US Senate advances unemployment benefits extension bill
The US Senate on Tuesday voted to advance the unemployment benefits extension bill, clearing procedural hurdle for the legislation.
Washington: The US Senate on Tuesday voted to advance the unemployment benefits extension bill, clearing procedural hurdle for the legislation.
In a 60-37 vote, the Democratic-controlled Senate passed a motion to begin debate on the bill, which would provide a three-month extension of the benefits programme, Xinhua reported.
An estimated 1.3 million unemployed Americans saw their benefits lapse when the programme expired Dec 28.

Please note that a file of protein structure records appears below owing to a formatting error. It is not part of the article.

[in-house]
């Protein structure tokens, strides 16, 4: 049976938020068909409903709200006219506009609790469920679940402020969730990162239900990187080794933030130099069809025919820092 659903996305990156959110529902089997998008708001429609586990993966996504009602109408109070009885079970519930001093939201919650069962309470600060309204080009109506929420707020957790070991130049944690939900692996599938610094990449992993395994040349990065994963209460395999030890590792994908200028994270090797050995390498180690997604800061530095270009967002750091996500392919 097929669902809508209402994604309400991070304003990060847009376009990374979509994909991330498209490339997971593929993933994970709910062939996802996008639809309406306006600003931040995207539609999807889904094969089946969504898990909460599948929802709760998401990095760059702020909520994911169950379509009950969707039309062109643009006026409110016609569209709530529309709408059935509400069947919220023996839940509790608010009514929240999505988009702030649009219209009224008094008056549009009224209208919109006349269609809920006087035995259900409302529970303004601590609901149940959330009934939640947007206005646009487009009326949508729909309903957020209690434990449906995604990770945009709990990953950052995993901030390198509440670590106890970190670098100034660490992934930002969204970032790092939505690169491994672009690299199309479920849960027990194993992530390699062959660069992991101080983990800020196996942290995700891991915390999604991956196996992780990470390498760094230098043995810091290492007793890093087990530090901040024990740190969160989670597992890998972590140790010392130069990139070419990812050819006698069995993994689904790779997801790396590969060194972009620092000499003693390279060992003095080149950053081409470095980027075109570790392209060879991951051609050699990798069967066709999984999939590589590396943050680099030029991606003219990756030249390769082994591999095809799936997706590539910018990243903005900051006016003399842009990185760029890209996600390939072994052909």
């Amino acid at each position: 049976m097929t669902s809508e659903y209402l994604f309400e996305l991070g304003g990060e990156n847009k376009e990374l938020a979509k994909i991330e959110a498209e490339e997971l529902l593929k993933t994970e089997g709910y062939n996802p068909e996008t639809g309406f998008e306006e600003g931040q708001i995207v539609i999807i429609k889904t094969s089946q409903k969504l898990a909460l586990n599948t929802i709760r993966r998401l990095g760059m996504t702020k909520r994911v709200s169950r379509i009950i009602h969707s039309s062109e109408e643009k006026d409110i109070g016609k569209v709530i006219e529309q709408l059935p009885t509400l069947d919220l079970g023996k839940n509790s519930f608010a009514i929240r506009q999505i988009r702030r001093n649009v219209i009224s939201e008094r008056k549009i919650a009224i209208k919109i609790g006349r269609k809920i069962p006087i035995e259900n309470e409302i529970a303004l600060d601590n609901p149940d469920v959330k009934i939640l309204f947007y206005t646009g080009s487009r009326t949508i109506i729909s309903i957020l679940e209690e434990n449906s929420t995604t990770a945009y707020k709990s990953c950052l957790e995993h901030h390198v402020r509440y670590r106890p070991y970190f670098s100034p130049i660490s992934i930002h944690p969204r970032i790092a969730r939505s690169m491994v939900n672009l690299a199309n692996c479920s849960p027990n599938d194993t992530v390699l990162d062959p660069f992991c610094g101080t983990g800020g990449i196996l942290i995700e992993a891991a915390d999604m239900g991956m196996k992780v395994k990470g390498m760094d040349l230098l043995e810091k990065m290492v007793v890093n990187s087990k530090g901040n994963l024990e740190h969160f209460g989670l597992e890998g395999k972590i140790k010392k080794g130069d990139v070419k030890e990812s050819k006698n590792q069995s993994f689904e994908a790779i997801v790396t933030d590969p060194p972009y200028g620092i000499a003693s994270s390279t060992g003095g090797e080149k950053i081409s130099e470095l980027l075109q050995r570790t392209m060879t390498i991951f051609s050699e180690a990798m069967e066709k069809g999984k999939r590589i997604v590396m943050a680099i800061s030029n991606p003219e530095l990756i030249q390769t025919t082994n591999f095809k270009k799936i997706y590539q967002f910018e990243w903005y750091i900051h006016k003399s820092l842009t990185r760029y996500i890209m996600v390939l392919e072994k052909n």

The benefits came from the Emergency Unemployment Compensation programme, enacted under the Bush administration in 2008 to provide supplementary relief for the long-term unemployed who have exhausted standard state benefits.
Democrats argued that the extended unemployment benefits provide vital lifeline to the unemployed and critical economic stimulus to the US economy by boosting consumer spending, while Republicans said unemployment benefits can be a disincentive for job hunting, and with the jobless rate now at a five-year low of 7 percent, such emergency federal assistance is no longer necessary.
Senate Minority Leader Mitch McConnell said before the vote Tuesday that his party could accept extending the federal benefits only if they were paid for.
Extending jobless benefits is part of a larger message of economic fairness the White House and Democrats seek to highlight in the new year.